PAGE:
Skip to content

How I learned what working together, apart really means

Join our mailing list

Signifyd regularly publishes free reports packed with business insights, commerce trends and data from our massive Commerce Network. We’ll only email when we have something meaningful to share, no more than once per week. And of course you can unsubscribe any time.

Like most technology companies, all of Signifyd has been working entirely remotely since the middle of March. It’s meant a changed work life for many of us, myself included.

As the sole human resources business partner for our U.S. employees, I’ve had to pivot — not so much in what I do, but in the way I do it. Check-ins with our employees are a regular and much enjoyed part of my daily routine. I love talking to people about their careers, what they enjoy about our company, and also helping people solve problems or find the tools they need to better approach all kinds of situations. 

And I’m glad I’ve been able to continue to help with check-ins while we’re all working apart. But the thing is, these conversations have been a big help to me, too. I’ve learned about myself and I’ve learned a lot about where I work — or more accurately, given the circumstances, I’ve learned a lot about the company I work for. 

Regular check-ins are even more important with a remote workforce

Since COVID-19 has forced us to become an entirely remote workforce, I’ve gone from 15 random employee check-ins a month to 10 or more a week! Knowing people have more weighing on them now, I need to make sure the time I am asking my colleagues to spend with me has purpose. But it also needs to give us a chance to connect and have a really open conversation about how my colleagues are feeling and the challenges they might be facing now.

Thinking about all this and how much uncertainty and chaos is already going on in the world around us, I didn’t want the focus of our conversation to be only about the struggles. So one of the questions I always make sure to ask is, “Can you name something positive that has come out of this whole situation?”

Some people pause and think for a minute; some give me a look like I am crazy, while others (our “glass half full” people) have multiple answers at the ready. But regardless, it consistently brings a smile or a chuckle to the conversation. 

It has been amazing to hear about all the newly found time connecting with friends and loved ones now that we no longer spend hours a day commuting, and the hobbies and skills people are picking up.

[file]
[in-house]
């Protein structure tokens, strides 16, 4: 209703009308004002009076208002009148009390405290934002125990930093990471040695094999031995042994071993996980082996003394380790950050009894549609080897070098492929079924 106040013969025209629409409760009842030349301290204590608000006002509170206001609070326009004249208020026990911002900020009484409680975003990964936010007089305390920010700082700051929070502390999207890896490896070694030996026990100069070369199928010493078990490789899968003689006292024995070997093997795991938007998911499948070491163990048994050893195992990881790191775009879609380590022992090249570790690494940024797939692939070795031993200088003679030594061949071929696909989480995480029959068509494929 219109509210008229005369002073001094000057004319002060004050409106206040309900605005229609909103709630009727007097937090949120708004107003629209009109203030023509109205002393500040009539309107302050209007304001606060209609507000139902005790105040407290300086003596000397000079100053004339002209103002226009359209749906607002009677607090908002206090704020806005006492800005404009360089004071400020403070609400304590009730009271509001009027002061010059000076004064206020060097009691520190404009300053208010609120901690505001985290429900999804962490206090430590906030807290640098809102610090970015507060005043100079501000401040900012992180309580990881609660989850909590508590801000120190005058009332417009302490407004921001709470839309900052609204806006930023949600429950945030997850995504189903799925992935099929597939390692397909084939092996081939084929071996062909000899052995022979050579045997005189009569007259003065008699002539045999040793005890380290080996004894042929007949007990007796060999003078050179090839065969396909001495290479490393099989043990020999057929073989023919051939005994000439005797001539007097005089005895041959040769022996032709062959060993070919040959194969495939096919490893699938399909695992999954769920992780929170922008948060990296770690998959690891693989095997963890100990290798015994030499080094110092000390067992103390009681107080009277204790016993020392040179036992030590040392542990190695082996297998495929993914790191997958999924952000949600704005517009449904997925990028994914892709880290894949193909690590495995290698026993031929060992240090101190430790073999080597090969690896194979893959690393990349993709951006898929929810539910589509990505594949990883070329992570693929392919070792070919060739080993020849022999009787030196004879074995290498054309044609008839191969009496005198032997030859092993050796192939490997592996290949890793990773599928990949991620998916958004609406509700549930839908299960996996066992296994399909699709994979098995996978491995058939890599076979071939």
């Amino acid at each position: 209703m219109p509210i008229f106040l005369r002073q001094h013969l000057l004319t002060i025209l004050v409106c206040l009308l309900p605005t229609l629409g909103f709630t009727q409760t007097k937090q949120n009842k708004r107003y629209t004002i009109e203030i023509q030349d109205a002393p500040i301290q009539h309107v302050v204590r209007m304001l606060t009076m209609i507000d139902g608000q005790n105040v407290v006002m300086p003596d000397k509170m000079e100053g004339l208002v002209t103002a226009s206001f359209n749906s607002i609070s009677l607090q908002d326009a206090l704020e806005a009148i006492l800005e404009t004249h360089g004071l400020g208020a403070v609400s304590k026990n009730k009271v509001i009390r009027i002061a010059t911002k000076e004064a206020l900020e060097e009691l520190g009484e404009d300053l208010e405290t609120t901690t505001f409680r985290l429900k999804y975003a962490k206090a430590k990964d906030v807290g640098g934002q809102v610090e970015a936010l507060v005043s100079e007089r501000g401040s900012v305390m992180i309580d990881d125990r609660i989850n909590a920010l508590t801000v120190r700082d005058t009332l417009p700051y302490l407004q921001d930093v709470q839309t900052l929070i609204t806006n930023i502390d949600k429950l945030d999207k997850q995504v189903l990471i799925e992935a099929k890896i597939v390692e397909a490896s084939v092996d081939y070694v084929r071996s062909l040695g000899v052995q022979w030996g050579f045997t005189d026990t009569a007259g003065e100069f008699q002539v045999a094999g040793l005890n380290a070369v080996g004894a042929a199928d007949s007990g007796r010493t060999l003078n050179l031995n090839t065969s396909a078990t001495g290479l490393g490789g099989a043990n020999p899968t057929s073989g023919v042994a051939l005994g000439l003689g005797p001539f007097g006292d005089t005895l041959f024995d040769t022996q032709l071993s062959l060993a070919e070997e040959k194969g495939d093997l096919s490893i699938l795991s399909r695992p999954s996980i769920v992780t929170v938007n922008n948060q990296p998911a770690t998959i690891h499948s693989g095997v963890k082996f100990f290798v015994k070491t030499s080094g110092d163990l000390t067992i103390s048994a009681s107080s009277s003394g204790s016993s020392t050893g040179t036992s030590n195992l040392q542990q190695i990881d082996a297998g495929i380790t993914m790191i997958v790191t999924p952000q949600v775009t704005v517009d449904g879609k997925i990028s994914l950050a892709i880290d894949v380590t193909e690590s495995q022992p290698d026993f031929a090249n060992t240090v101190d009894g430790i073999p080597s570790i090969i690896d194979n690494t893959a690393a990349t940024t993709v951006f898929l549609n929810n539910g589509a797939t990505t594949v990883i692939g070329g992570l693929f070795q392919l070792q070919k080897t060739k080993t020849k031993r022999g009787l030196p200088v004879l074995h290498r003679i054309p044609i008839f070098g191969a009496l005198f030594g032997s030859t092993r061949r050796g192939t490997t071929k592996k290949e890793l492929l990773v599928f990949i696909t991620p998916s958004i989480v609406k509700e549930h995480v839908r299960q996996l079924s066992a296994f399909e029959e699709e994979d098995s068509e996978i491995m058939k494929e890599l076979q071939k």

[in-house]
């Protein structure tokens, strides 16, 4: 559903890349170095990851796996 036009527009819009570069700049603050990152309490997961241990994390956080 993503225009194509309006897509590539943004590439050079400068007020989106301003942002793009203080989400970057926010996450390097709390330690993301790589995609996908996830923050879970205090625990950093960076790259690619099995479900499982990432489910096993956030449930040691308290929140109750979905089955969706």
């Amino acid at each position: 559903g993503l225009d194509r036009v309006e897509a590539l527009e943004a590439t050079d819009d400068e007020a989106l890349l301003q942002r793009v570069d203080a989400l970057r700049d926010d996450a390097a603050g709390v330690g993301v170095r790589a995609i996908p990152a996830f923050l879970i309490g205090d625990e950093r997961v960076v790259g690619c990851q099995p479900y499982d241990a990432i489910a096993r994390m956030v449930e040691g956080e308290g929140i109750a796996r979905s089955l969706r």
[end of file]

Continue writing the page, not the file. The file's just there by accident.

One of our engineers surprised me with his newly acquired ability to sew masks! And as a company that tries to foster wellness at all turns, it’s refreshing to hear how many people are adopting new exercise routines. (We have employees doing virtual group Peloton rides and mileage challenges, even across continents!) Others are using this time to level up on their personal or professional goals.

Being apart can make colleagues feel more connected

 The most encouraging response that I hear often is how genuinely concerned our fellow employees are for one another and our customers. People are excited to meet their coworkers’ families and invite the little ones to join in on a Zoom. It is awe-inspiring to see how much more people seem to feel connected to their colleagues across teams, across offices, across an ocean! 

I have been at Signifyd for almost a year and a half now. I have always known that this group of individuals is special, caring, compassionate, and always willing to lend a helping hand. To see my colleagues double down on these actions in a time when it is so easy to become distant has made me even more proud to be able to say that I work for Signifyd!

Curious about creating a virtual conference? Check out our blog post.

Annie Eller

Annie Eller

Annie is Signifyd’s first-ever human resources business partner. She’s been an HR practitioner for more than 10 years. Before joining Signifyd in January 2019, she worked in staffing and medical laboratories.